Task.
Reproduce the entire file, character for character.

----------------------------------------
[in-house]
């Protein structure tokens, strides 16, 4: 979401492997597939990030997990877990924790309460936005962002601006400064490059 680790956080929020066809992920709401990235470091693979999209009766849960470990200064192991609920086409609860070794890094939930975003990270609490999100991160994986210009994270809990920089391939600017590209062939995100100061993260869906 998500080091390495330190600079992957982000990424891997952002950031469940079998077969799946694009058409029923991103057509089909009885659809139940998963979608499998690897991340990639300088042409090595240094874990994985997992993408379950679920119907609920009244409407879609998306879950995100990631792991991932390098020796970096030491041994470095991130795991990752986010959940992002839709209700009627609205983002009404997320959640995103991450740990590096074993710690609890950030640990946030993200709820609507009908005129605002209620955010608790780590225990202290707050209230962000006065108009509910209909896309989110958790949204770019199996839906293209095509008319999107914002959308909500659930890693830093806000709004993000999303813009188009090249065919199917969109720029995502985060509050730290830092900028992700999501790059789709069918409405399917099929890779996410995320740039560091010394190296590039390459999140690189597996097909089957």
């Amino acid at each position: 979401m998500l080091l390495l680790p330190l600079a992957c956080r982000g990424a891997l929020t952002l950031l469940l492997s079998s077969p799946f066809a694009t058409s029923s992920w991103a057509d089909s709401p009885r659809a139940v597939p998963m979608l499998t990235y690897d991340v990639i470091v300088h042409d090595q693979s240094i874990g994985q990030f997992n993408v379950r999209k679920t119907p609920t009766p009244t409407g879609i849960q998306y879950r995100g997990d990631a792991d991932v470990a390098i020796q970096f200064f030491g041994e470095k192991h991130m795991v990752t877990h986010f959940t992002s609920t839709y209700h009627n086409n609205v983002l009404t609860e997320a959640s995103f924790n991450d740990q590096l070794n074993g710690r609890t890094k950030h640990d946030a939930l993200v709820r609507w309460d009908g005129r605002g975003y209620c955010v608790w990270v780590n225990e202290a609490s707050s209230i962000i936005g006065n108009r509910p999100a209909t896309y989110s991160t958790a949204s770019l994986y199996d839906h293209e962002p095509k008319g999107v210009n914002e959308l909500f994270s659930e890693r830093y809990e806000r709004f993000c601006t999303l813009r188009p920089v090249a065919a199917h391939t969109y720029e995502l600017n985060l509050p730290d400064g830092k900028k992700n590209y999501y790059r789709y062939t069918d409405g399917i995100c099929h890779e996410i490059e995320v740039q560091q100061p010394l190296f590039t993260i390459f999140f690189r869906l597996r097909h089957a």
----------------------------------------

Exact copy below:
[in-house]
């Protein structure tokens, strides 16, 4: 979401492997597939990030997990877990924790309460936005962002601006400064490059 680790956080929020066809992920709401990235470091693979999209009766849960470990200064192991609920086409609860070794890094939930975003990270609490999100991160994986210009994270809990920089391939600017590209062939995100100061993260869906 998500080091390495330190600079992957982000990424891997952002950031469940079998077969799946694009058409029923991103057509089909009885659809139940998963979608499998690897991340990639300088042409090595240094874990994985997992993408379950679920119907609920009244409407879609998306879950995100990631792991991932390098020796970096030491041994470095991130795991990752986010959940992002839709209700009627609205983002009404997320959640995103991450740990590096074993710690609890950030640990946030993200709820609507009908005129605002209620955010608790780590225990202290707050209230962000006065108009509910209909896309989110958790949204770019199996839906293209095509008319999107914002959308909500659930890693830093806000709004993000999303813009188009090249065919199917969109720029995502985060509050730290830092900028992700999501790059789709069918409405399917099929890779996410995320740039560091010394190296590039390459999140690189597996097909089957």
């Amino acid at each position: 979401m998500l080091l390495l680790p330190l600079a992957c956080r982000g990424a891997l929020t952002l950031l469940l492997s079998s077969p799946f066809a694009t058409s029923s992920w991103a057509d089909s709401p009885r659809a139940v597939p998963m979608l499998t990235y690897d991340v990639i470091v300088h042409d090595q693979s240094i874990g994985q990030f997992n993408v379950r999209k679920t119907p609920t009766p009244t409407g879609i849960q998306y879950r995100g997990d990631a792991d991932v470990a390098i020796q970096f200064f030491g041994e470095k192991h991130m795991v990752t877990h986010f959940t992002s609920t839709y209700h009627n086409n609205v983002l009404t609860e997320a959640s995103f924790n991450d740990q590096l070794n074993g710690r609890t890094k950030h640990d946030a939930l993200v709820r609507w309460d009908g005129r605002g975003y209620c955010v608790w990270v780590n225990e202290a609490s707050s209230i962000i936005g006065n108009r509910p999100a209909t896309y989110s991160t958790a949204s770019l994986y199996d839906h293209e962002p095509k008319g999107v210009n914002e959308l909500f994270s659930e890693r830093y809990e806000r709004f993000c601006t999303l813009r188009p920089v090249a065919a199917h391939t969109y720029e995502l600017n985060l509050p730290d400064g830092k900028k992700n590209y999501y790059r789709y062939t069918d409405g399917i995100c099929h890779e996410i490059e995320v740039q560091q100061p010394l190296f590039t993260i390459f999140f690189r869906l597996r097909h089957a």